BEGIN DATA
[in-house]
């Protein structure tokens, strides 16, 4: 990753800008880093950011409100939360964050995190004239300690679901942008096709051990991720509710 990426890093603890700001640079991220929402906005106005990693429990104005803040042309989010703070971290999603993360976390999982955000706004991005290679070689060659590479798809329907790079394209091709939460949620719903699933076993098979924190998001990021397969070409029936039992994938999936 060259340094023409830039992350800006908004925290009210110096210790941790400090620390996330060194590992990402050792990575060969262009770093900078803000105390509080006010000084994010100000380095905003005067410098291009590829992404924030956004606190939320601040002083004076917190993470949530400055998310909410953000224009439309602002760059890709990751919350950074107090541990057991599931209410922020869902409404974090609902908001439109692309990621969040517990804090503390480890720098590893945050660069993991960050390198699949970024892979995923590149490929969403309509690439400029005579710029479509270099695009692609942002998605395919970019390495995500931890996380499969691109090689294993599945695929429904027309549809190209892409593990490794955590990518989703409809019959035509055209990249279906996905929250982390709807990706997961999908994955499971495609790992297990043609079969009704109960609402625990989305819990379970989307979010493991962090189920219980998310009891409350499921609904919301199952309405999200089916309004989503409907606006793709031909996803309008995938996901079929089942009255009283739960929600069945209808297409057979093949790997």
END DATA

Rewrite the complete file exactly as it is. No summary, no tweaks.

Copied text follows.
[in-house]
């Protein structure tokens, strides 16, 4: 990753800008880093950011409100939360964050995190004239300690679901942008096709051990991720509710 990426890093603890700001640079991220929402906005106005990693429990104005803040042309989010703070971290999603993360976390999982955000706004991005290679070689060659590479798809329907790079394209091709939460949620719903699933076993098979924190998001990021397969070409029936039992994938999936 060259340094023409830039992350800006908004925290009210110096210790941790400090620390996330060194590992990402050792990575060969262009770093900078803000105390509080006010000084994010100000380095905003005067410098291009590829992404924030956004606190939320601040002083004076917190993470949530400055998310909410953000224009439309602002760059890709990751919350950074107090541990057991599931209410922020869902409404974090609902908001439109692309990621969040517990804090503390480890720098590893945050660069993991960050390198699949970024892979995923590149490929969403309509690439400029005579710029479509270099695009692609942002998605395919970019390495995500931890996380499969691109090689294993599945695929429904027309549809190209892409593990490794955590990518989703409809019959035509055209990249279906996905929250982390709807990706997961999908994955499971495609790992297990043609079969009704109960609402625990989305819990379970989307979010493991962090189920219980998310009891409350499921609904919301199952309405999200089916309004989503409907606006793709031909996803309008995938996901079929089942009255009283739960929600069945209808297409057979093949790997």